For a limited time you can read the entire article for free on her blog, “All Things Counter Terrorism:” http://allthingscounterterrorism.com/foreign-affairs-article-how-al-qaeda-works/

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9 Comments »

Comment by William R. Cumming

March 3, 2011 @ 5:31 pm

Arnold! Could you pinpoint where the “Weapons of Mass Destruction Department” exists or existed in the past?

Comment by Arnold Bogis

March 3, 2011 @ 7:11 pm

Bill, unfortunately I cannot. But I will ask and get back to you.

I have to admit that though Rolf is a colleague, I was lazy and just copied the biographical information supplied to the website (and I don’t have a well defined picture of CIA organizational structure).

I will say that though biased (through my personal interactions with him), I’ve always found that among the most persuasive arguments in favor of Rolf’s analysis is that pre-9/11 he was not a WMD analyst type. Instead, he spent his whole career in ops and was assigned the WMD/Al Qaeda portfolio following 9/11. And since he has been exposed to the highest level of related intelligence and has had the experience of running operations, so the fact that the first job upon his retirement from public service was a Harvard fellowship rather than for some DC contractor re-affirms for me the idea that what he learned about the issue concerned him in a deep and meaningful fashion (do not let reports of large Harvard endowments confuse you…”Senior Fellows” at the Kennedy School can almost always make much more money elsewhere. They simply care about the topics they address at the institution.)

Comment by William R. Cumming

March 4, 2011 @ 12:46 am

So he succeeded to the Michael Sheurer position? Author of “Imperial Hubris’!
By the way some wit labeled WMD (almost never used in DoD anymore instead CBRNE) as Weapons of Mass Disruption. Using that definition I have added a new weapon that has led to recent turmoil in Arabia and the Mahgreb! The new weapon is “corruption” which fits today’s post by Phil nicely.

Comment by john comiskey

March 4, 2011 @ 6:18 am

Arnold,

As a high school history aficionado, I predicated that one day near every nation would achieve nuclear capability. I was then and am now a subscriber to the idea that some things are inevitable, albeit in the instance of universal nuclear capability, unsettling.

AQ’s realpolitik nuclear wish list is pragmatic:

1. The mere articulation of AQ nuclear capability upsets the sensibilities of the populace and promotes military defense spending.

2. Debilitates homeland security’s capability to counter the more likely Mumbai-like threat -low tech, multi-frequency shoot and scoot tactics that may integrate dirty bombs into their arsenal.

I do not doubt AQ nuclear capability wish list nor AQ-ideology and logic that support the goal of nuclear capability.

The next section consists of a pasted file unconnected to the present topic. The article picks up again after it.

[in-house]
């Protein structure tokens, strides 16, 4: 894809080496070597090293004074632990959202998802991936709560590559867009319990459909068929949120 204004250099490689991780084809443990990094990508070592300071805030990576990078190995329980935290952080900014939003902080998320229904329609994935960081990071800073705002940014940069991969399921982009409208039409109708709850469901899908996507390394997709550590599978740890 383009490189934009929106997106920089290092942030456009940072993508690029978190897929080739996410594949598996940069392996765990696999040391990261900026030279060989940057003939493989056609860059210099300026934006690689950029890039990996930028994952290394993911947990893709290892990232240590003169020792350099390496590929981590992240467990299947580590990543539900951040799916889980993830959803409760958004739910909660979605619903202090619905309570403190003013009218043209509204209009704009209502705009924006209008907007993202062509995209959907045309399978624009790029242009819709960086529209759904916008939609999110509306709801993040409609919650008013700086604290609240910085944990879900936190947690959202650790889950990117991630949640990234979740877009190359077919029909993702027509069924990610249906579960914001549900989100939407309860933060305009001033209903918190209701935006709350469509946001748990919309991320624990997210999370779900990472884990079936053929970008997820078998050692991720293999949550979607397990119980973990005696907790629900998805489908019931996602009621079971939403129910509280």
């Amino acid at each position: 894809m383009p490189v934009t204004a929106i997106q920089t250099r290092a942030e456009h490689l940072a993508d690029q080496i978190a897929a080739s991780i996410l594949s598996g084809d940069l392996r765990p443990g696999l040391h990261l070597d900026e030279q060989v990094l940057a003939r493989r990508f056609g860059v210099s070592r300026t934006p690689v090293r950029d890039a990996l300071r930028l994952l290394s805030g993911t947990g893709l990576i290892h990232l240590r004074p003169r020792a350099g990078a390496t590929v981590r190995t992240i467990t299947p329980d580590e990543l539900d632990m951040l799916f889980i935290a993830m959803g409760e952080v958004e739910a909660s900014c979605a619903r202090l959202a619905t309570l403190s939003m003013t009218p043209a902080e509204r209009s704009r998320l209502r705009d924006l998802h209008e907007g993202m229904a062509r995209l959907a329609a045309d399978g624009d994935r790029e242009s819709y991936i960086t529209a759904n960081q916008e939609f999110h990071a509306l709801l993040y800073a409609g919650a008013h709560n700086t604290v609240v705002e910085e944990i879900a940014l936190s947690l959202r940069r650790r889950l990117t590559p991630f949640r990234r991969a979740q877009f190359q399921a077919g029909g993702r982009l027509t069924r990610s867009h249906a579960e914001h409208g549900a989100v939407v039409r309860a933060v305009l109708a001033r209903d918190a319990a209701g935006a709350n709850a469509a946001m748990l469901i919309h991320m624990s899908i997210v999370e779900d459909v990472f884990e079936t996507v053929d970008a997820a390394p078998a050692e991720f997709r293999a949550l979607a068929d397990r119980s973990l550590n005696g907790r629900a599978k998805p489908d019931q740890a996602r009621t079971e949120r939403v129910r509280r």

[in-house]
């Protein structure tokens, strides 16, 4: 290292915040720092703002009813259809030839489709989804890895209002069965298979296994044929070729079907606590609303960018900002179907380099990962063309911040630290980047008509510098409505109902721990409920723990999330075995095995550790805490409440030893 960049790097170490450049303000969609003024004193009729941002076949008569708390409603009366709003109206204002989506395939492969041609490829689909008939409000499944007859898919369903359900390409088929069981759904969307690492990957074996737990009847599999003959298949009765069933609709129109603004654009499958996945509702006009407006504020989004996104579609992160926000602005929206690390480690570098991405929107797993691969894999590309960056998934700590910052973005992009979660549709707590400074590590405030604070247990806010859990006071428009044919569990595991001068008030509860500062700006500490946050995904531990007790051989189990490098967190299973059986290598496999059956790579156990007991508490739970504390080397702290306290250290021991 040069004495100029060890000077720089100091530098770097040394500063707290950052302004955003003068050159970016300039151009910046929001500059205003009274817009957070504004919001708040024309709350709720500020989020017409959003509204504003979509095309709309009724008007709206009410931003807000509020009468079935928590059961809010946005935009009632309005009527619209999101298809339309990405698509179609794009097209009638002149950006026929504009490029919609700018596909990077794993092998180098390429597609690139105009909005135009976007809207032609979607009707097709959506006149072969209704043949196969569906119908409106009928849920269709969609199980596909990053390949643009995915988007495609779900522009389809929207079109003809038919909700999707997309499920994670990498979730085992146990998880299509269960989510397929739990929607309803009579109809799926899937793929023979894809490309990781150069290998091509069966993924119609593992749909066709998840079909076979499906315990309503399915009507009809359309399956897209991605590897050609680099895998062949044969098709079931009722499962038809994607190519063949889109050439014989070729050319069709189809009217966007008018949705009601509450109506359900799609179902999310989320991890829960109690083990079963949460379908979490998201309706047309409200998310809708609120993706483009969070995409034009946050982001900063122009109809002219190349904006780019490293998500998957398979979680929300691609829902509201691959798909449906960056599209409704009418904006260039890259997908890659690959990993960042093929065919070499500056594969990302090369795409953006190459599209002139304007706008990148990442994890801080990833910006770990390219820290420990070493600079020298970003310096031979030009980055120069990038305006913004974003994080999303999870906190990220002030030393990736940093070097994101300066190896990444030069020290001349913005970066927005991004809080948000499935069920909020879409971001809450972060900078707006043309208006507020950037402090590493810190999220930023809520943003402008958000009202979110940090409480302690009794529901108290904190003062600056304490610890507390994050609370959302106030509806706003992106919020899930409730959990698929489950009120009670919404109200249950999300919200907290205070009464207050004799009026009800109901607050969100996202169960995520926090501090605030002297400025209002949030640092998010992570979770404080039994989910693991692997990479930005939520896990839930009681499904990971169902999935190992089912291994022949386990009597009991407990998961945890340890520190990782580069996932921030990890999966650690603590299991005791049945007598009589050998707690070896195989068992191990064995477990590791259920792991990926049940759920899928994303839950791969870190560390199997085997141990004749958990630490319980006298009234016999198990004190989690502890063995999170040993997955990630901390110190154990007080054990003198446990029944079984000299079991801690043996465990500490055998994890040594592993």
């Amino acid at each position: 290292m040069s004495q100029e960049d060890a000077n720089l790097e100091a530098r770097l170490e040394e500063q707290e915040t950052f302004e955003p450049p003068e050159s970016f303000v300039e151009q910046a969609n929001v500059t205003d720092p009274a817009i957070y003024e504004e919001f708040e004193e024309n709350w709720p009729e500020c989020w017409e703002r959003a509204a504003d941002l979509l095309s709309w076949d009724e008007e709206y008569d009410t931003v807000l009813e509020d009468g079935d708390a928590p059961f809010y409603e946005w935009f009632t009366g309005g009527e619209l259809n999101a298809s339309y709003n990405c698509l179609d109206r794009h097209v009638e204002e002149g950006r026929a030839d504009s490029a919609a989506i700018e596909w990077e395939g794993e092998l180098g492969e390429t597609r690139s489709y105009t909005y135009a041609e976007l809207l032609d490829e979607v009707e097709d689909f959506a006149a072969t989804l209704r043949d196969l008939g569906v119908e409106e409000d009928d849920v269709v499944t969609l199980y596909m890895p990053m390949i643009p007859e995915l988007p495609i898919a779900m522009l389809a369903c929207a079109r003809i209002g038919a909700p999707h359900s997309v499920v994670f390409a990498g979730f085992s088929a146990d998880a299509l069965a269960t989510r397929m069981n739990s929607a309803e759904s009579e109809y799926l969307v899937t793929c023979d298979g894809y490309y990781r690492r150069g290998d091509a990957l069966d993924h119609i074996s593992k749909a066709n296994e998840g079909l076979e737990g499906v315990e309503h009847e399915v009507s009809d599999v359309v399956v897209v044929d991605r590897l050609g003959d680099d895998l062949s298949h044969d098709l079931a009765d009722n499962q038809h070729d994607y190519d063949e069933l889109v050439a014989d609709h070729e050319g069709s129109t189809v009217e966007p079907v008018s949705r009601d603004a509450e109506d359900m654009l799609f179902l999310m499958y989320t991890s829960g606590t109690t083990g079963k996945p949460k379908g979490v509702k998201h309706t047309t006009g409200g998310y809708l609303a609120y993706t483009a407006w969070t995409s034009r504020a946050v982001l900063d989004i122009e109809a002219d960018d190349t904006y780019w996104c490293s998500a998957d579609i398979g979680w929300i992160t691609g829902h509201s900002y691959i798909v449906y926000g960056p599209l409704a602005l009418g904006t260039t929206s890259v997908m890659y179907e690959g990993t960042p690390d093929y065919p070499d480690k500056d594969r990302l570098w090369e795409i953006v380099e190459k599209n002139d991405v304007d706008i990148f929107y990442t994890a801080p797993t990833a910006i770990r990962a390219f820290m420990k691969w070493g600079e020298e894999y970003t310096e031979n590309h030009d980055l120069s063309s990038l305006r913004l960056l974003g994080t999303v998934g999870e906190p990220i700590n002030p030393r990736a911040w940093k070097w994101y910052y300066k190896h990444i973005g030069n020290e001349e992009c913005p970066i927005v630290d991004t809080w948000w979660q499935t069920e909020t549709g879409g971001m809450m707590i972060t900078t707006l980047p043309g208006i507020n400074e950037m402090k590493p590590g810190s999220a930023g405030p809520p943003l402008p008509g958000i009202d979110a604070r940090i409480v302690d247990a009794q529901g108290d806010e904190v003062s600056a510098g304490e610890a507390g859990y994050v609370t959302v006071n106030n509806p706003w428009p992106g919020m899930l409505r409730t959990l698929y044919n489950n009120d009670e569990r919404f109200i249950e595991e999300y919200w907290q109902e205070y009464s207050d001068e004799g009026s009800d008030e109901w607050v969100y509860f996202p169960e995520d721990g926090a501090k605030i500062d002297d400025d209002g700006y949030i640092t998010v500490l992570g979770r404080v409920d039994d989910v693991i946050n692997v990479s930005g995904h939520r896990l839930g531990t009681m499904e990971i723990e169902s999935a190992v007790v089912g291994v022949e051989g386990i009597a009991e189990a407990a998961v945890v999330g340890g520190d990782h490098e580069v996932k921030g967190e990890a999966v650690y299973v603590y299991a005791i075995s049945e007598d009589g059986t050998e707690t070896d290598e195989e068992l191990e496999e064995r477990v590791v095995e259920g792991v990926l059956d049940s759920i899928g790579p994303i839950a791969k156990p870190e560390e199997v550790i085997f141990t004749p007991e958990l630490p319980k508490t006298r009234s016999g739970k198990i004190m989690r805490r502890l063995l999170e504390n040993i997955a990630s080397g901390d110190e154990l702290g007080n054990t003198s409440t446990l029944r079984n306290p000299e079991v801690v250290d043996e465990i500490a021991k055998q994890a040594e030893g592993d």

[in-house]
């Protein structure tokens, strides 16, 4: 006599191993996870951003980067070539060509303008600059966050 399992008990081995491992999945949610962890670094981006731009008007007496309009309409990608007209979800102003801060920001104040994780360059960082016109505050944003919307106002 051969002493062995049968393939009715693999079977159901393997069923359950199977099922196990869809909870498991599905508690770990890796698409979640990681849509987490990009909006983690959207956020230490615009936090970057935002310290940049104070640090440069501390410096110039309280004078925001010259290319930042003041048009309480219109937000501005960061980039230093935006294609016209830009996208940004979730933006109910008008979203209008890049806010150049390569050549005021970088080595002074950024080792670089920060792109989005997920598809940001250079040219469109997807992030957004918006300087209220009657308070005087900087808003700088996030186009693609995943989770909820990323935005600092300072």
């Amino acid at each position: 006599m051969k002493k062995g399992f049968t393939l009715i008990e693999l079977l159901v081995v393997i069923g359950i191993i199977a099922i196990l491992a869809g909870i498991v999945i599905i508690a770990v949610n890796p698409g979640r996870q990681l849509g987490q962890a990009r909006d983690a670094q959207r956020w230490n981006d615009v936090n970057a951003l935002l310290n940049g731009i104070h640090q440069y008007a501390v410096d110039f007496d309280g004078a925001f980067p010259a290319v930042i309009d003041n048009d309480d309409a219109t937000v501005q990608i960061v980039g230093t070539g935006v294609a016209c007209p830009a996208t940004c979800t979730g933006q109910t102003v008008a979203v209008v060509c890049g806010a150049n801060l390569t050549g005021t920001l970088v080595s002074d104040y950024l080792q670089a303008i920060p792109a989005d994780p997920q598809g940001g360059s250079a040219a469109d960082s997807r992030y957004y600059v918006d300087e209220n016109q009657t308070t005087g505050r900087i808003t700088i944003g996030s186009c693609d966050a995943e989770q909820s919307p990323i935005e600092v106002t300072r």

I have a great deal of confidence that the US intelligence community has the capability to detect AQ nuclear capability pre-mushroom cloud.

I copied Rolf Mowatt-Larssen’s pdf to my “things I would like to read” file and can only hope to reference it at a time TBD.

William,

As bad as the corruption is -worse yet is society’s acceptance/tolerance of meta-corruption.

The one thing that still intrigues me about the Holocaust is not Nazi genocidal mania. Rather the acceptance, tolerance, and facilitation by so large a number of seemingly disinterested peoples.

Take away –lions will eat well and sheeple will be trampled upon. The sheeple need not self-immolate but do need to eat the lion.

Comment by William R. Cumming

March 4, 2011 @ 7:43 am

John! Thanks for you comments! Living in FRG before the Wall Fell-1968-1970 and largely interacting with military forces not general population I was fascinated and awed by the democratic progress made since WWII by the West Germans. But even though I did not then and do not now believe in collective guilt–and strongly recommend the movie “Judgement At Nuremburg” with Spencer Tracey and Maxmillian Schell–certain elements in German character do seem to be both strengths and weaknesses. I prefer not to itemize those here. But elements of American culture and polity have many of the same and witness the long term racism of American life and discrimination against what some percieve as the “other”!
In other words it meaning ethnic cleanisng could happen here and elsewhere.

In 1990 or about then in two separate social settings with high-ranking CIA officials that were close friends-both long dead–from heart disease of various kinds–and their knowing my interest in nonproliferation issues told me that their unofficial guestimates were 30-30 meaning that by 2020 there would be 30 nation-states with nuclear capability although not necessarily delivery systems. So time will tell but perhaps anti-proliferation efforts have slowed the pace somewhat although both admitted to me that few in the CIA were interested in non-proliferation issues. My anti-CIA bias has been disclosed elsewhere but these two men I thought were concerned and just NOT their job to worry about. Of course IMO it is all of our jobs whomever we are. And now of course with problems even in the US with nuclear surety and safeguard issues the issue of non-state actors gaining possession of a nuclear device seems vastly increased.